Saturday, October 1, 2011

Joyce in Sing, Sinner, Sing (1933)

Was it the blonde hair? Joyce got another chance to play a temptress in Sing, Sinner, Sing, a 1933 production from the budget-level studio Majestic.

Sing, Sinner, Sing is a rather ordinary pre-Code drama based a the real life fra├žas between singer Libby Holman and her husband, tobacco heir Zachary Smith Reynolds, who was found shot to death under mysterious circumstances in their apartment. Actress Leila Hyams plays the Holman stand-in, a torch singer who shares a stormy romance with gambling ship captain Paul Lukas. She escapes his clutches with a wealthy playboy (Don Dillaway), but after they marry she finds that her new husband is carrying on with a hotsy-totsy blonde — and that's where Joyce Compton comes in. Probably the best reason to see this hoary drama would be Leila Hyams, who is attractive and somewhat fragile in a way that reminds me of the slightly later Virginia Bruce. She also sings a few numbers in an agreeable (apparently non-dubbed) low voice. The story is pretty blah, with lousy turns from Lukas and Dillaway. The production is moderately nice for a low-budget picture, indulging in the usual settings of shipboard, nightclub, and penthouse (on sets probably borrowed from the big studios). This kind of material has been done much better in several Warner Bros. potboilers of the era — only die-hard Pre Code devotees would glean anything worthwhile from this.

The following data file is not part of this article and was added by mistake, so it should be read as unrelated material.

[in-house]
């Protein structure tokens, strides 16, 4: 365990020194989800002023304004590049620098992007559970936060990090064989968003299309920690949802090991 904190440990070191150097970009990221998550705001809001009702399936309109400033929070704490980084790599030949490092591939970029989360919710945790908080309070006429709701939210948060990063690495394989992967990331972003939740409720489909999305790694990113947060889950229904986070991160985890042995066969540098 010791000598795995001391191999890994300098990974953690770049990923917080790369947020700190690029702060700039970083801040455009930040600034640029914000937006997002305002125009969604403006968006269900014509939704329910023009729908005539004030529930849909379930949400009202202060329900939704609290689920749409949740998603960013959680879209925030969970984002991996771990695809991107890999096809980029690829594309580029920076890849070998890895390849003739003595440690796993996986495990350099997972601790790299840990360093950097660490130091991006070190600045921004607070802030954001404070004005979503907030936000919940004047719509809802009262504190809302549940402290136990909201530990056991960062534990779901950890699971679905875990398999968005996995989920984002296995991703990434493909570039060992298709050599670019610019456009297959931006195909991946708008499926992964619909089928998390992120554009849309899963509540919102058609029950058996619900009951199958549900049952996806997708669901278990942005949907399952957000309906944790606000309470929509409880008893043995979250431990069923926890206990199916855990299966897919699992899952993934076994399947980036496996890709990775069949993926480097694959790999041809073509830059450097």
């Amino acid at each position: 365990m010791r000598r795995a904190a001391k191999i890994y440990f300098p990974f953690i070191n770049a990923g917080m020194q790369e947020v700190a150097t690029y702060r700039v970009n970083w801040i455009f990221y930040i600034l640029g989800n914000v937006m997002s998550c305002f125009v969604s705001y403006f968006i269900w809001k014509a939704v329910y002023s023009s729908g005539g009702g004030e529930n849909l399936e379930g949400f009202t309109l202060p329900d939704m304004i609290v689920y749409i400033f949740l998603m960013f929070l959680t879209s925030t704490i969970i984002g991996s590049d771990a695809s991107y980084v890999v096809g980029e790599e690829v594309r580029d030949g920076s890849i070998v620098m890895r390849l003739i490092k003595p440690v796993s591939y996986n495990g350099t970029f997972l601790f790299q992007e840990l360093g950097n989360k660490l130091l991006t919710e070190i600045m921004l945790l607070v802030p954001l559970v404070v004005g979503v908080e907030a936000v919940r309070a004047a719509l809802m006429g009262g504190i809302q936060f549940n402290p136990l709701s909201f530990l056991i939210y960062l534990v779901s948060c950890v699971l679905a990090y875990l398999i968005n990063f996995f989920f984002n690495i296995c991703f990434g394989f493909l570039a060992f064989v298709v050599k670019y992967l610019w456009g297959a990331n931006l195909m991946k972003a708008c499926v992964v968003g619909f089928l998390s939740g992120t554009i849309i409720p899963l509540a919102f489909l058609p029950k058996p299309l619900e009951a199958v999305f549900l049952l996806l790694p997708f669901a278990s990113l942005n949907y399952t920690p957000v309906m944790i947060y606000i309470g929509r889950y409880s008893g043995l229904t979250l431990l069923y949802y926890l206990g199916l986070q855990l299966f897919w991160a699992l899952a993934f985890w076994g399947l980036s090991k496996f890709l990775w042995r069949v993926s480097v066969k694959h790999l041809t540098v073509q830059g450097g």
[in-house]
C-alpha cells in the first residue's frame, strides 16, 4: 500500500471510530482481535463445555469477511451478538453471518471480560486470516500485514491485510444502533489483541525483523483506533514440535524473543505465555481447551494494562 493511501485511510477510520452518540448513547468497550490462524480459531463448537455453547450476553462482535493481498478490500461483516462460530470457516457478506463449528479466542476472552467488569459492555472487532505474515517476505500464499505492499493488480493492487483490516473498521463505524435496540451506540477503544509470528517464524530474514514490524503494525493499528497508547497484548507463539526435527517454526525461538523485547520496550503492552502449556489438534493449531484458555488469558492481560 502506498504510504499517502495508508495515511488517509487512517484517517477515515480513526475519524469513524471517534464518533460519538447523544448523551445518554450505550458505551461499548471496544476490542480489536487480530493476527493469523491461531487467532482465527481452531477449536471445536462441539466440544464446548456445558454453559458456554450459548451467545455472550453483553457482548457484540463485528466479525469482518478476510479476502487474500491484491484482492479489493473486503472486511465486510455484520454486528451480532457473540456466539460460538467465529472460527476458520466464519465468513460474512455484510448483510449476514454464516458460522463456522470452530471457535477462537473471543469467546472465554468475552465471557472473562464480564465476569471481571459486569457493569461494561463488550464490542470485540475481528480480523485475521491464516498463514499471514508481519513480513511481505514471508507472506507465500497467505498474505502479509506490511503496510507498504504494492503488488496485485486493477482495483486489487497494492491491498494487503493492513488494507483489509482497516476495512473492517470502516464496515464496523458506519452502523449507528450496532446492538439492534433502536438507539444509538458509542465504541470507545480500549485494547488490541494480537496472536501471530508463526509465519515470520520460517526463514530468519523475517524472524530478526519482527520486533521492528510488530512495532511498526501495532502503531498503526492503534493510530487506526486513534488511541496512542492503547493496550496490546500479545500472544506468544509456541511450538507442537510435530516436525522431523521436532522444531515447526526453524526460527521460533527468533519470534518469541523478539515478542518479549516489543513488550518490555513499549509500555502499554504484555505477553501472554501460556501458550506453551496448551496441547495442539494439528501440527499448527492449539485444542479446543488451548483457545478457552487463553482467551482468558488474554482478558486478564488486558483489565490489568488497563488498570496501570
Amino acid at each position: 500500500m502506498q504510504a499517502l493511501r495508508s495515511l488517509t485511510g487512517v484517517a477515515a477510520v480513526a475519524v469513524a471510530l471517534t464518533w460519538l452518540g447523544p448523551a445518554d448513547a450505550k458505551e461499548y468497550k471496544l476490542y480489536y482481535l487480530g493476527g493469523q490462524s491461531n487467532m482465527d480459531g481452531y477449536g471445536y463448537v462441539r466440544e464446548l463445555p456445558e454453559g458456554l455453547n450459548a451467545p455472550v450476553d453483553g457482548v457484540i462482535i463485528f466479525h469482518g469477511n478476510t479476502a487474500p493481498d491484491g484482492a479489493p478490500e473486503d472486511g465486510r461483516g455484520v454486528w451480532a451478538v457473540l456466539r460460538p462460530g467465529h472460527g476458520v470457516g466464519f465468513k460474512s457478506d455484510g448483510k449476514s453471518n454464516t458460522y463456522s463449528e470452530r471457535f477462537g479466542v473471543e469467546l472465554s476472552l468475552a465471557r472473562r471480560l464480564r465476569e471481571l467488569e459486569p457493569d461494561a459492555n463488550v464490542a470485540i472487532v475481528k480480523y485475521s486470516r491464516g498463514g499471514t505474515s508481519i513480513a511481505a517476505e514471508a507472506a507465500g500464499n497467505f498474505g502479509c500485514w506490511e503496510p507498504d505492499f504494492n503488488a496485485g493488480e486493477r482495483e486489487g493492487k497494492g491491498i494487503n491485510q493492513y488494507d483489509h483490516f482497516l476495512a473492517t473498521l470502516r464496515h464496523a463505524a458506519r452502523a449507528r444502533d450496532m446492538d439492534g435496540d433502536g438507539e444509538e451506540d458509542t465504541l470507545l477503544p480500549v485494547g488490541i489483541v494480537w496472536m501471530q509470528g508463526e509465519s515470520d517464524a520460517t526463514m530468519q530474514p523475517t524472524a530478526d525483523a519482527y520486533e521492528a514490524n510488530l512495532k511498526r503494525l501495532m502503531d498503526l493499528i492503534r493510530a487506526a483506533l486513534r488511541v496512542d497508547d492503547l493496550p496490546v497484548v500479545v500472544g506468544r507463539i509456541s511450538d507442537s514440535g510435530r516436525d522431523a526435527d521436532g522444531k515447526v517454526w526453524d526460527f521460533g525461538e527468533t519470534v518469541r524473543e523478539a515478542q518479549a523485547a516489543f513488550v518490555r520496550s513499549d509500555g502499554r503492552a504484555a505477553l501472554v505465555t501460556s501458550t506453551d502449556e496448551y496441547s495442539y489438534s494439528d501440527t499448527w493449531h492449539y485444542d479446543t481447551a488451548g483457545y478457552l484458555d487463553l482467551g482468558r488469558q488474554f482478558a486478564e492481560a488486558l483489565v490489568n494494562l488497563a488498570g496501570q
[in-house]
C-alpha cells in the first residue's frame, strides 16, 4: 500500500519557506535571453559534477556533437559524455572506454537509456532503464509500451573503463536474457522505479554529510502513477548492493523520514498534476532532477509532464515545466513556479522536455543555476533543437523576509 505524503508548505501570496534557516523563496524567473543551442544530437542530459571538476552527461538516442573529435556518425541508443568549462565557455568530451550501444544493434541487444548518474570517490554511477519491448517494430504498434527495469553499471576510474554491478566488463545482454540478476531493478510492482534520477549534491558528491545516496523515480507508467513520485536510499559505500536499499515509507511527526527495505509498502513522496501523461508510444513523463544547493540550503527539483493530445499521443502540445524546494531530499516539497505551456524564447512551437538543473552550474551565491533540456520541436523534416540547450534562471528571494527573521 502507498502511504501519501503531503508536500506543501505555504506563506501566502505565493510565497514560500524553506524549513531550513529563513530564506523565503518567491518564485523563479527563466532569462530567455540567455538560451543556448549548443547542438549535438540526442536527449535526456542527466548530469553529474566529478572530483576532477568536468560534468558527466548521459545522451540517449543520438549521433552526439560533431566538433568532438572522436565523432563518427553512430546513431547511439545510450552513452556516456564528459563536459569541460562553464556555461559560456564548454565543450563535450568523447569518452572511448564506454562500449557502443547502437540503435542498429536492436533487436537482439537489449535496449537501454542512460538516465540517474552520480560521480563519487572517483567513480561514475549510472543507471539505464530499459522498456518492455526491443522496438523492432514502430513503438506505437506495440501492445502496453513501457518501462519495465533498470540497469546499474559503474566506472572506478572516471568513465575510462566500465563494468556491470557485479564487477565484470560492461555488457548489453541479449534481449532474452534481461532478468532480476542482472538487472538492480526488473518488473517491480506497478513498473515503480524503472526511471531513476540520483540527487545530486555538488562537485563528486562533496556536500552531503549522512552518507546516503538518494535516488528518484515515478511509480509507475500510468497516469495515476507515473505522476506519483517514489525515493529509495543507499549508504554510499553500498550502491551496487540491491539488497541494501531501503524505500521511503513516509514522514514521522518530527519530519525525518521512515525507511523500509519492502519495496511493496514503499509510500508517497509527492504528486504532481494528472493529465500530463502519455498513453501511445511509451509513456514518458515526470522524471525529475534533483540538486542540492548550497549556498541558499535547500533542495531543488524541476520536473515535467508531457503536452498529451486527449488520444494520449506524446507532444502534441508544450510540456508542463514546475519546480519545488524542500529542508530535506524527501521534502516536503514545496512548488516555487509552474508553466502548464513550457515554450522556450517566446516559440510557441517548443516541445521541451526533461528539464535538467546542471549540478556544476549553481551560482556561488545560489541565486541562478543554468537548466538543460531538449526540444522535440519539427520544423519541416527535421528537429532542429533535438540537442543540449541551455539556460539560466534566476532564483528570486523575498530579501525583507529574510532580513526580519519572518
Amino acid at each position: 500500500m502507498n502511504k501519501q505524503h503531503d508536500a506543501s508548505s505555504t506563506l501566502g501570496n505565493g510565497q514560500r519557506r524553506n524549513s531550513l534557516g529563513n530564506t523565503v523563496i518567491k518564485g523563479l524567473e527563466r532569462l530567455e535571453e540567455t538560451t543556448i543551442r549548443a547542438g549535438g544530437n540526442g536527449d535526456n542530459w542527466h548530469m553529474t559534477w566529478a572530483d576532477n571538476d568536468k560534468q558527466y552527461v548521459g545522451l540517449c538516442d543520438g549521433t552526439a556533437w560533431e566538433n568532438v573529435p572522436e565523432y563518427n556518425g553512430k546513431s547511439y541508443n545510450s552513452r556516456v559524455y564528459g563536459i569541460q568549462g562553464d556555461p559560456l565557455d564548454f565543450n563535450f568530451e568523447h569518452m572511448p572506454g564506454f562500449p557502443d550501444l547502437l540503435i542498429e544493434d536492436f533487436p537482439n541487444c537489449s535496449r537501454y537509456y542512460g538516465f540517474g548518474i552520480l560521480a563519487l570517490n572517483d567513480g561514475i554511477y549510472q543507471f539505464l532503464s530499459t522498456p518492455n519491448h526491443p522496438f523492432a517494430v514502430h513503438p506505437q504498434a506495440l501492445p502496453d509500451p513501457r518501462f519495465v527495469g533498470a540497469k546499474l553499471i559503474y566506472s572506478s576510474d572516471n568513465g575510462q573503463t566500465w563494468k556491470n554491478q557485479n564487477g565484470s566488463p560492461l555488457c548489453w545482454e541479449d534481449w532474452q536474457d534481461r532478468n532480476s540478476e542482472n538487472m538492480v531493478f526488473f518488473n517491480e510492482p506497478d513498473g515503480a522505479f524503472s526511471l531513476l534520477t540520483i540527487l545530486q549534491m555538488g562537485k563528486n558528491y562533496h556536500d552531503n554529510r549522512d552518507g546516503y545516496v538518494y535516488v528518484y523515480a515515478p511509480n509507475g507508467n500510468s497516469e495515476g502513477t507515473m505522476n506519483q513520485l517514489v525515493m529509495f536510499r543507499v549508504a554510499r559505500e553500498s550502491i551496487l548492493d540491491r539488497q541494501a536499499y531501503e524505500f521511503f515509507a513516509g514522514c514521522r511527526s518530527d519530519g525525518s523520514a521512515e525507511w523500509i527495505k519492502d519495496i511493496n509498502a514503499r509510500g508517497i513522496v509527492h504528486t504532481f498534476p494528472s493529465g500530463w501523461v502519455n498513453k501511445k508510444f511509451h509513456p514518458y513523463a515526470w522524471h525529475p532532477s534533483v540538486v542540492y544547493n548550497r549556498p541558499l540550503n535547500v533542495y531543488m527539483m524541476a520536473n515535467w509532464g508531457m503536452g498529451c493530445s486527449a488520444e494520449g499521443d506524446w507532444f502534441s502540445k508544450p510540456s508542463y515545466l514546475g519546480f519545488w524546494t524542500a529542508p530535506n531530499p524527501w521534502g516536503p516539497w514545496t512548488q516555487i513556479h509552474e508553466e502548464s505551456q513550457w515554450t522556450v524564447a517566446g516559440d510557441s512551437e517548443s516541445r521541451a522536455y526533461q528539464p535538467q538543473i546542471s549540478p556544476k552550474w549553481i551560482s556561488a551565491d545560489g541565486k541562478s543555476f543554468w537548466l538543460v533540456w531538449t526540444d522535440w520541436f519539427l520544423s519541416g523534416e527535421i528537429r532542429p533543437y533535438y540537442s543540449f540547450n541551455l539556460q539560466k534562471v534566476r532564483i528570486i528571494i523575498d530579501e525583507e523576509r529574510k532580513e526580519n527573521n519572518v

Sing, Sinner, Sing debuted on DVD in a 2009 Alpha Home Video release. Like most Alpha product, the picture is scratched up, the sound is muddy and there are zero extras. It's better than nothing, however! Buy at here.

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